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10 Ways to Properly Modify Your Vehicle for Off-Roading
Source: | Author:huxiaoling180426 | Publish time: 2018-06-20 | 80 Views | Share:

As capable as today's SUVs and trucks are off the assembly line, a few additional modifications can turn your stock
cruiser into an off-road crusher. It's hard to predict what you'll come across when you're driving off the beaten path,
but these add-ons—and a safety-focused mindset—will keep you rolling along. What may seem like overkill on the
paved road is preparedness in the wild. A good rule of thumb? Be sure to look for equipment made specifically for
your vehicle to ensure proper fitment—only consider universal-fit items when there's no other option. Here are the
best ways to modify your car when you go rogue.

This content is part of Take On: The Uncharted Path.
BY PAUL BIEDRZYCKI

1. Tires
If you're planning to venture off the tarmac, the first (and easiest) upgrade to make is a purpose-built set of tires with a deep tread to keep your grip on mud, snow, sand, or ice.
BY PAUL BIEDRZYCKI / PHOTOS BY GETTY IMAGES/4X-IMAGE


2. Hitch
Putting a hitch on your vehicle, whether you're planning on towing anything or not, is a good idea. It provides a mounting point for a wide array of accessories, such as a bike rack, spare tire carrier, or even a BBQ. It also offers a solid tow point, if for some reason you need to be pulled out of a ditch.
BY PAUL BIEDRZYCKI / PHOTOS BY FLICKR/CHAD DAVIS


3. Lift Kit
Ground clearance is crucial. You want the most room under the vehicle without sacrificing balance. Even a few inches of boost will decrease the chances that obstacles will stop you in your tracks. Kit contents will vary, depending on the configuration of your truck.
BY PAUL BIEDRZYCKI / PHOTOS BY FLICKR/NATHAN BITTINGER


4. Suspension and Bushings
Although the idea is sometimes grouped with lift kits, replacing your stock suspension setup with heavy-duty springs, hardware, and bushings should not only lift but also strengthen your vehicle. A snapped bolt or blown bushing will leave you stranded; swapping out rubber for polyurethane bushings and stock steel for high-tensile-strength, corrosion-proof bolts is money well spent.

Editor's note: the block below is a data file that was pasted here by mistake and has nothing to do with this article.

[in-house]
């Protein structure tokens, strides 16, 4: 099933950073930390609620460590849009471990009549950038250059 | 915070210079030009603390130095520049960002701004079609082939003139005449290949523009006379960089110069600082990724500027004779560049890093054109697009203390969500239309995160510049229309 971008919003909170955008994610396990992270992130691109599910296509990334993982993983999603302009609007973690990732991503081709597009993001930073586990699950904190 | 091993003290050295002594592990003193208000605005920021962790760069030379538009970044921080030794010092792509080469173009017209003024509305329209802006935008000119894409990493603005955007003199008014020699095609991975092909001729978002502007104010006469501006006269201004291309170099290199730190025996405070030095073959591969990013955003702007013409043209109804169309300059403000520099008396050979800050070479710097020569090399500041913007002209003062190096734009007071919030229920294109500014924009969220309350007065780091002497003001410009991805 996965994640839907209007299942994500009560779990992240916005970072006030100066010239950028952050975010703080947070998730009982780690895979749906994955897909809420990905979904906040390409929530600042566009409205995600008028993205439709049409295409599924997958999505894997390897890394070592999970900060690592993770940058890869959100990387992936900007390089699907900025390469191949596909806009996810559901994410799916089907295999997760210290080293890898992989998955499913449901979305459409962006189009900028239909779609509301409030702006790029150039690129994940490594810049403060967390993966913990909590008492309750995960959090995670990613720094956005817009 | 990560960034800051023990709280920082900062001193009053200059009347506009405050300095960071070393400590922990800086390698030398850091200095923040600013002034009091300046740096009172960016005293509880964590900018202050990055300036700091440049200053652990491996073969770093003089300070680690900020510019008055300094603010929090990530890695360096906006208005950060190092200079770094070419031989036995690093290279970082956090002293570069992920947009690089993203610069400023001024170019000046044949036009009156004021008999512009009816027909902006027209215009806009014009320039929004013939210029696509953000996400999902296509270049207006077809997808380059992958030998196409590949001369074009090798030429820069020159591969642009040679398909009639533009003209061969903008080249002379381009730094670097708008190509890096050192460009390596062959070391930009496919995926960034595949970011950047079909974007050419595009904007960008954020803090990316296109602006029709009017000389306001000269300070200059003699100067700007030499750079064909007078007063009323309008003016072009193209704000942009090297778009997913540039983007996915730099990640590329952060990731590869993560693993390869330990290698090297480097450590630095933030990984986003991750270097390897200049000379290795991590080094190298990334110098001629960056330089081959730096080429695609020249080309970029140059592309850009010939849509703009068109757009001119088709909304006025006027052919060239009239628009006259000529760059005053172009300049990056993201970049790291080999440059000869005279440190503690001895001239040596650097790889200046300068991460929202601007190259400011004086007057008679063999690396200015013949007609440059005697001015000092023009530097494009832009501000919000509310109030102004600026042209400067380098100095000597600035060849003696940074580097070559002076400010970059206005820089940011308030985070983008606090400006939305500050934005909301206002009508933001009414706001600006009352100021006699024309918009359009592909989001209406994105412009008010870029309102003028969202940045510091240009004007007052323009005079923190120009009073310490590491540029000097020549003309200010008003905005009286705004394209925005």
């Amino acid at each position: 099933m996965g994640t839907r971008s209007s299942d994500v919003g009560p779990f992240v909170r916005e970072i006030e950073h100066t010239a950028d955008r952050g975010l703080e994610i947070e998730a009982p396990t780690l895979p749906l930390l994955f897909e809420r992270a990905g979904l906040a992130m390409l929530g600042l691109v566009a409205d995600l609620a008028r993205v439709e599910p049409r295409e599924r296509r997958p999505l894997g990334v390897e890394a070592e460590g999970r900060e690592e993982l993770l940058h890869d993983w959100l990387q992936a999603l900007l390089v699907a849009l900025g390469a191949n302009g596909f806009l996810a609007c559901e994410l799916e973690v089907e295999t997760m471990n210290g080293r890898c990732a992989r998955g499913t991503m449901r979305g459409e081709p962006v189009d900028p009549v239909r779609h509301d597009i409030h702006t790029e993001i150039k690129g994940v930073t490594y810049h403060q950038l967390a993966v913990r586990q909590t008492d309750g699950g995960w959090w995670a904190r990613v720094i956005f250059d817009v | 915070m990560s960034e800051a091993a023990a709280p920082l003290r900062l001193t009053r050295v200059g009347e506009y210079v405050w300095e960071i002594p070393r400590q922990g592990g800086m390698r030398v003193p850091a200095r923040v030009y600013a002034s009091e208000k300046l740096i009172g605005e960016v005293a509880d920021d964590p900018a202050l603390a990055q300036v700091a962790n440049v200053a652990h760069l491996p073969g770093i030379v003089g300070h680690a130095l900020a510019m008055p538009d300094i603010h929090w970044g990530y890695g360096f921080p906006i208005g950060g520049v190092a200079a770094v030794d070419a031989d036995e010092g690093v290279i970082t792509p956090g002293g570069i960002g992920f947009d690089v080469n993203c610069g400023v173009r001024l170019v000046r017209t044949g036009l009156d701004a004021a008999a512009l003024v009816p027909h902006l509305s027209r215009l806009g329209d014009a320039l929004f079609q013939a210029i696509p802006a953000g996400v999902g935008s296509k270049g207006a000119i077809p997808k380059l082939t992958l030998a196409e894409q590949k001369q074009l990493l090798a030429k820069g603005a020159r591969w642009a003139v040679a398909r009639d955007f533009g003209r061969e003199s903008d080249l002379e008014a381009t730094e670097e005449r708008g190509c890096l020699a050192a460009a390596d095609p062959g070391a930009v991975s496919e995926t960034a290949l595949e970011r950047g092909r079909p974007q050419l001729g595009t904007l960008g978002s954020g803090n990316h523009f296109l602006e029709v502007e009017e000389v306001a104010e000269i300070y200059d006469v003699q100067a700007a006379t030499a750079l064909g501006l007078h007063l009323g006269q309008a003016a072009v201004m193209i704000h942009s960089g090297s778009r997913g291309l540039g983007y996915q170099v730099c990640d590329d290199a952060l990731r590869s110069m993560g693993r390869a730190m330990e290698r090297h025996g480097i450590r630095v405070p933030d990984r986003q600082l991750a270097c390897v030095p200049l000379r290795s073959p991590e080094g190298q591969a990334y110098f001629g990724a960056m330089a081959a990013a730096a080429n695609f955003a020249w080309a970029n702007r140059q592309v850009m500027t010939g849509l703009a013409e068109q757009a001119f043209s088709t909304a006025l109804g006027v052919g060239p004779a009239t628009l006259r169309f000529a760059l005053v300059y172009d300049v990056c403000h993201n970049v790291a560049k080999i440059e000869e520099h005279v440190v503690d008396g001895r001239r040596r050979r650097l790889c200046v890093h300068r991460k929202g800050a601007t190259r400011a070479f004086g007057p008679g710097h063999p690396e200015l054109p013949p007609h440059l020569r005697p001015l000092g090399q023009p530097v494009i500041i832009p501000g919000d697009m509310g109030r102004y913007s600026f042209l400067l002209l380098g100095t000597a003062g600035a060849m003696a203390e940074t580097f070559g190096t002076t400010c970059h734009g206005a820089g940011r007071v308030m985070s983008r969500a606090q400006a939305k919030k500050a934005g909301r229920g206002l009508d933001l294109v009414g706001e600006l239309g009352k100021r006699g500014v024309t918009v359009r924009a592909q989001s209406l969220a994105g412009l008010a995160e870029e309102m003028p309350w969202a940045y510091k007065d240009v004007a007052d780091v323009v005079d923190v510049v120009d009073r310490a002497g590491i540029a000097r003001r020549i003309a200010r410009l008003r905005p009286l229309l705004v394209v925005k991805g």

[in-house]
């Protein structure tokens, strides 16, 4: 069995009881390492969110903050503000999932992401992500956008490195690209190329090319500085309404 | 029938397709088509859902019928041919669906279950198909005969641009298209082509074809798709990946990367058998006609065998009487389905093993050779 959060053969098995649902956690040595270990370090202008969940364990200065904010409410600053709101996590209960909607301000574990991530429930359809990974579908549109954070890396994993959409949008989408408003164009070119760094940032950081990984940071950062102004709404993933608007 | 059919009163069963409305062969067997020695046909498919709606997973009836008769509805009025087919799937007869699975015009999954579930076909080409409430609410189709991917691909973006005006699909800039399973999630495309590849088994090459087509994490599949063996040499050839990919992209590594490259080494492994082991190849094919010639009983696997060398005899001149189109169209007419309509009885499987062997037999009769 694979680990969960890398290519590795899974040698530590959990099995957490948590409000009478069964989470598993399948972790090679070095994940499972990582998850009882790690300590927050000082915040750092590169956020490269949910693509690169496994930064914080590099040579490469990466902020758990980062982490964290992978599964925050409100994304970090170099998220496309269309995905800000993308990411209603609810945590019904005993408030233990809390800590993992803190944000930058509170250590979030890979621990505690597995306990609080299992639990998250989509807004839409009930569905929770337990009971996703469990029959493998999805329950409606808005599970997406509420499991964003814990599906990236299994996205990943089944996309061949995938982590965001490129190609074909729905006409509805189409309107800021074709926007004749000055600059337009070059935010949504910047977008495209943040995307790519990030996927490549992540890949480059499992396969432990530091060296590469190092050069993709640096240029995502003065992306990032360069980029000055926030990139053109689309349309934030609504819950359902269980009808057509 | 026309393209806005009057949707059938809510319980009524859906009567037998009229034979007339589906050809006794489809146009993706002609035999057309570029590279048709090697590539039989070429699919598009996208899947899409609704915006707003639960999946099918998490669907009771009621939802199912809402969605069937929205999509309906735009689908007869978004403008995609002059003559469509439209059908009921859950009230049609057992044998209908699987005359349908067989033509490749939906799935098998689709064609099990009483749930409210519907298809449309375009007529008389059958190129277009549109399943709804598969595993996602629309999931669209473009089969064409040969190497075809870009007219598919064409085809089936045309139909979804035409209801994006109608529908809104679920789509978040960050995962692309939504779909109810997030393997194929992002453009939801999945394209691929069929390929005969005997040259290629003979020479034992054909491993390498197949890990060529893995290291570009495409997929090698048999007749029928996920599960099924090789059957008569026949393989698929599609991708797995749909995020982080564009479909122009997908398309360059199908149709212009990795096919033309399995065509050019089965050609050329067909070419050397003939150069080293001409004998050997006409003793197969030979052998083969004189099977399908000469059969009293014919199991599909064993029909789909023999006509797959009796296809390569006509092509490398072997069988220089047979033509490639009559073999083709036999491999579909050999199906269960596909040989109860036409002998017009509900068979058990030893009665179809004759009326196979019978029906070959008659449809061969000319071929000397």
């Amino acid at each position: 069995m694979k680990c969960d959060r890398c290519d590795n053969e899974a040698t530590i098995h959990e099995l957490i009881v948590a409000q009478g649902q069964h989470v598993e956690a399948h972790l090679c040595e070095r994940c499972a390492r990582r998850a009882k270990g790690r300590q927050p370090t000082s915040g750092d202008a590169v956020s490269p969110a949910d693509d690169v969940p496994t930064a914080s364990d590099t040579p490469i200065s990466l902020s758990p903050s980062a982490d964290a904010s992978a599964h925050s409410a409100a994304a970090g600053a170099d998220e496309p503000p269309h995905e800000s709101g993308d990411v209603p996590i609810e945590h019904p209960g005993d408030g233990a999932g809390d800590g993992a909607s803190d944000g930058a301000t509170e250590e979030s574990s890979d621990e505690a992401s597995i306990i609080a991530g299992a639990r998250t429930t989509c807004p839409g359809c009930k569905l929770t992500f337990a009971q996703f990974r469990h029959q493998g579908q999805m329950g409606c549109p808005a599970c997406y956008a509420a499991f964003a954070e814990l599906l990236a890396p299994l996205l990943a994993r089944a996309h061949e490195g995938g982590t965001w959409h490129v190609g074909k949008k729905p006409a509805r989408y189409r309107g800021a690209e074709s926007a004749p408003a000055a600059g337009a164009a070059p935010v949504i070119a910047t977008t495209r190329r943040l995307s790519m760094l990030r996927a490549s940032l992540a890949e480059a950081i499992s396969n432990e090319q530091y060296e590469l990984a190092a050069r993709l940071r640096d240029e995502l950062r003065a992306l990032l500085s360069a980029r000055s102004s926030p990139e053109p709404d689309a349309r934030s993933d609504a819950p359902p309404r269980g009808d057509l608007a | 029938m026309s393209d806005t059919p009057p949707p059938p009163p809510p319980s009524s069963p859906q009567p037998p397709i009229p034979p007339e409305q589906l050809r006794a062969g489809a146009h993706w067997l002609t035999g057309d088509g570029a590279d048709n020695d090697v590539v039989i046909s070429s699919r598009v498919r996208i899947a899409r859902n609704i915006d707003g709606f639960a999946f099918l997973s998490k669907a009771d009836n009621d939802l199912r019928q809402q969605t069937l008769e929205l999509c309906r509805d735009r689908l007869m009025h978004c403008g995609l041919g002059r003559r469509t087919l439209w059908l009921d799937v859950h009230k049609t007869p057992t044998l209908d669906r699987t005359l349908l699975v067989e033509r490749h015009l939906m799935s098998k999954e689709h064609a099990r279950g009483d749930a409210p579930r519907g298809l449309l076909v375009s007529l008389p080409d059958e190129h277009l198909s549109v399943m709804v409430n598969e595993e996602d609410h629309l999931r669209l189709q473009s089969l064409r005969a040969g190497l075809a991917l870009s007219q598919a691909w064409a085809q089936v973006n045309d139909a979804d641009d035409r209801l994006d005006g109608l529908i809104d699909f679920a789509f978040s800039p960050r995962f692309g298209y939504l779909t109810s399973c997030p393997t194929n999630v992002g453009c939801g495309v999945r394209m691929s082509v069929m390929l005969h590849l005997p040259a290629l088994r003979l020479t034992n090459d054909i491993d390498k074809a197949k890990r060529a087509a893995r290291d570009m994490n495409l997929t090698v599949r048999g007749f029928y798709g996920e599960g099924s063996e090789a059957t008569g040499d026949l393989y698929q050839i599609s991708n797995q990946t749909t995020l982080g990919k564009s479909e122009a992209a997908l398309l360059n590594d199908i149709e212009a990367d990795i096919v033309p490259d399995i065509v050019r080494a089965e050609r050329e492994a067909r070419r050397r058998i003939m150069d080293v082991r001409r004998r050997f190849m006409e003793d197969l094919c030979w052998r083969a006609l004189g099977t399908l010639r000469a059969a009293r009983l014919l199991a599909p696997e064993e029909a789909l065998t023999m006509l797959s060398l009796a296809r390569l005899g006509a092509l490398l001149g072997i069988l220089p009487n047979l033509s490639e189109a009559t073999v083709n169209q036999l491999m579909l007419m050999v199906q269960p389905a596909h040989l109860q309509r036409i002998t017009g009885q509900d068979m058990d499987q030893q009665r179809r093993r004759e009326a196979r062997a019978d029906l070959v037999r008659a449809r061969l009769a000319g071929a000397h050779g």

BY PAUL BIEDRZYCKI / PHOTOS BY FLICKR/FASTEDDY760

5. Skid Plate
Even with a lifted truck, it's not if, but when the sometimes delicate underbelly of your vehicle will come in contact with terrain. A high-quality skid plate is essentially armor, protecting your radiator, engine pan, and drivetrain from potential disaster-causing boulders.
BY PAUL BIEDRZYCKI / PHOTOS BY GETTY IMAGES/JOE AMON

6. Bull Bar
When you can't go over it, you'll need to go through it. Like a cow catcher on a locomotive, a decent bull bar will help you clear a path and keep your front end damage-free.
BY PAUL BIEDRZYCKI / PHOTOS BY FLICKR/ALLISON CORNFORD

7. Winch
A strong winch can pull you out of sticky situations. It's also handy to help fellow off-roaders when they need a helping hand.
BY PAUL BIEDRZYCKI / PHOTOS BY GETTY IMAGES/PATRICK CHONDON

8. Roof Rack
Odds are you'll be bringing a ton of extra gear into the bush. A roof rack and some heavy-duty straps will give you the extra storage to take it all with you. If vehicle weight is a concern, opt for an aluminum model (it will also stand up to the elements better than a steel one).
BY PAUL BIEDRZYCKI / PHOTOS BY GETTY IMAGES/GABE ROGEL

9. Light Bar
Muhammad Ali once said you can't hit what you can't see, but when going off-road, the opposite is true: You'll most definitely hit what you can't see. Light bars—either a set of classic yellow smiley faces or modern, stadium-grade LED lamps—will prove invaluable as you venture out past the streetlights.
BY PAUL BIEDRZYCKI / PHOTOS BY GETTY IMAGES/JIM WEST

10. Snorkel
If you're planning on blasting through a sandstorm or wading through more than a foot or two of water, an intake snorkel is a useful modification that will prevent your engine from sucking in thick dust or water.
BY PAUL BIEDRZYCKI / PHOTOS BY FLICKR/CHRISTINE LU